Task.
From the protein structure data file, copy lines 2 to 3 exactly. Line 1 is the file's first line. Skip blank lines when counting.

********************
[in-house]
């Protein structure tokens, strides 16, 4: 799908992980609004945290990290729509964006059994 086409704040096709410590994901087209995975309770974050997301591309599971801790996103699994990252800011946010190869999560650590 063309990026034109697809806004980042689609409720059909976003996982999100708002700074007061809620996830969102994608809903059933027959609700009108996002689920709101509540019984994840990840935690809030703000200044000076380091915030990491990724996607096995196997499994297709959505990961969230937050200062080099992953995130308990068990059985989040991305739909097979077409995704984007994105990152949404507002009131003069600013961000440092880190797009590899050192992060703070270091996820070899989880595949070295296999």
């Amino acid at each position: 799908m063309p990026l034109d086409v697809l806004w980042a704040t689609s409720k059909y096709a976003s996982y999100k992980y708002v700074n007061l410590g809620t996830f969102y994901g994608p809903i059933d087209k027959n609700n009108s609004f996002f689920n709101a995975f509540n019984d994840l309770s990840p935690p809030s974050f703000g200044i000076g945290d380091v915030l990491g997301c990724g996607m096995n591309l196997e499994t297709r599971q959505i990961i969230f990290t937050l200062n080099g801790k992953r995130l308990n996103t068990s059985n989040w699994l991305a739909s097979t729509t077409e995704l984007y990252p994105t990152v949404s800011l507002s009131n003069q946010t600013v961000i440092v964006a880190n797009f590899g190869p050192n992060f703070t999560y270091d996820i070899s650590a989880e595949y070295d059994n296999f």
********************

């Protein structure tokens, strides 16, 4: 799908992980609004945290990290729509964006059994 086409704040096709410590994901087209995975309770974050997301591309599971801790996103699994990252800011946010190869999560650590 063309990026034109697809806004980042689609409720059909976003996982999100708002700074007061809620996830969102994608809903059933027959609700009108996002689920709101509540019984994840990840935690809030703000200044000076380091915030990491990724996607096995196997499994297709959505990961969230937050200062080099992953995130308990068990059985989040991305739909097979077409995704984007994105990152949404507002009131003069600013961000440092880190797009590899050192992060703070270091996820070899989880595949070295296999």
């Amino acid at each position: 799908m063309p990026l034109d086409v697809l806004w980042a704040t689609s409720k059909y096709a976003s996982y999100k992980y708002v700074n007061l410590g809620t996830f969102y994901g994608p809903i059933d087209k027959n609700n009108s609004f996002f689920n709101a995975f509540n019984d994840l309770s990840p935690p809030s974050f703000g200044i000076g945290d380091v915030l990491g997301c990724g996607m096995n591309l196997e499994t297709r599971q959505i990961i969230f990290t937050l200062n080099g801790k992953r995130l308990n996103t068990s059985n989040w699994l991305a739909s097979t729509t077409e995704l984007y990252p994105t990152v949404s800011l507002s009131n003069q946010t600013v961000i440092v964006a880190n797009f590899g190869p050192n992060f703070t999560y270091d996820i070899s650590a989880e595949y070295d059994n296999f």